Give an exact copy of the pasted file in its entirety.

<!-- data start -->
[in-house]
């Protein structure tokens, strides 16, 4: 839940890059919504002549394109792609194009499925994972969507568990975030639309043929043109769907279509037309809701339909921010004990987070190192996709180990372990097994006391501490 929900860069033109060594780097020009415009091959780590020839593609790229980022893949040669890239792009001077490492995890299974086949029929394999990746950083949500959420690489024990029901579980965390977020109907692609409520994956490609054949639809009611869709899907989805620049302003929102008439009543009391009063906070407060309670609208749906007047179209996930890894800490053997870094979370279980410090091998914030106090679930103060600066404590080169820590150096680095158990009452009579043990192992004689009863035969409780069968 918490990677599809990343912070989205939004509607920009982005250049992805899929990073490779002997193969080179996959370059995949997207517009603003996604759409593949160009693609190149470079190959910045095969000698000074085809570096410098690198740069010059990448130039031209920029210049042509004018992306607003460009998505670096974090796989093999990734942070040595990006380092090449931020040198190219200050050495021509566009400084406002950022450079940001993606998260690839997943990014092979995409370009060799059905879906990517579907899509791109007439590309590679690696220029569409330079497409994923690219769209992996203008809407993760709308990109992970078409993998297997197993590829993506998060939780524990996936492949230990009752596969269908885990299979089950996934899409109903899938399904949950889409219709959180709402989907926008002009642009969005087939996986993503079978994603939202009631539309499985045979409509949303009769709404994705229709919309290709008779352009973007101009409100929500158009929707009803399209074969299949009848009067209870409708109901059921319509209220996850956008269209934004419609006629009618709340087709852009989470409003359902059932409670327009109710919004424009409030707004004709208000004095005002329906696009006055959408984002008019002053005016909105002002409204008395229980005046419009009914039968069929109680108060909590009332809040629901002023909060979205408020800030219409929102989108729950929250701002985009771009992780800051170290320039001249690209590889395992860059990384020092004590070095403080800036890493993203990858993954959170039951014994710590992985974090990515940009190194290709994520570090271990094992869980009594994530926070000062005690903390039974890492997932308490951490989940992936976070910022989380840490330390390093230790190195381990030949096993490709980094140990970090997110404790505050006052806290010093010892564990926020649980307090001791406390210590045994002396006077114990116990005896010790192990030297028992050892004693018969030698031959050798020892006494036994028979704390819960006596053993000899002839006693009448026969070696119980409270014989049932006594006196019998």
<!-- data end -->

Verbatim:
[in-house]
């Protein structure tokens, strides 16, 4: 839940890059919504002549394109792609194009499925994972969507568990975030639309043929043109769907279509037309809701339909921010004990987070190192996709180990372990097994006391501490 929900860069033109060594780097020009415009091959780590020839593609790229980022893949040669890239792009001077490492995890299974086949029929394999990746950083949500959420690489024990029901579980965390977020109907692609409520994956490609054949639809009611869709899907989805620049302003929102008439009543009391009063906070407060309670609208749906007047179209996930890894800490053997870094979370279980410090091998914030106090679930103060600066404590080169820590150096680095158990009452009579043990192992004689009863035969409780069968 918490990677599809990343912070989205939004509607920009982005250049992805899929990073490779002997193969080179996959370059995949997207517009603003996604759409593949160009693609190149470079190959910045095969000698000074085809570096410098690198740069010059990448130039031209920029210049042509004018992306607003460009998505670096974090796989093999990734942070040595990006380092090449931020040198190219200050050495021509566009400084406002950022450079940001993606998260690839997943990014092979995409370009060799059905879906990517579907899509791109007439590309590679690696220029569409330079497409994923690219769209992996203008809407993760709308990109992970078409993998297997197993590829993506998060939780524990996936492949230990009752596969269908885990299979089950996934899409109903899938399904949950889409219709959180709402989907926008002009642009969005087939996986993503079978994603939202009631539309499985045979409509949303009769709404994705229709919309290709008779352009973007101009409100929500158009929707009803399209074969299949009848009067209870409708109901059921319509209220996850956008269209934004419609006629009618709340087709852009989470409003359902059932409670327009109710919004424009409030707004004709208000004095005002329906696009006055959408984002008019002053005016909105002002409204008395229980005046419009009914039968069929109680108060909590009332809040629901002023909060979205408020800030219409929102989108729950929250701002985009771009992780800051170290320039001249690209590889395992860059990384020092004590070095403080800036890493993203990858993954959170039951014994710590992985974090990515940009190194290709994520570090271990094992869980009594994530926070000062005690903390039974890492997932308490951490989940992936976070910022989380840490330390390093230790190195381990030949096993490709980094140990970090997110404790505050006052806290010093010892564990926020649980307090001791406390210590045994002396006077114990116990005896010790192990030297028992050892004693018969030698031959050798020892006494036994028979704390819960006596053993000899002839006693009448026969070696119980409270014989049932006594006196019998």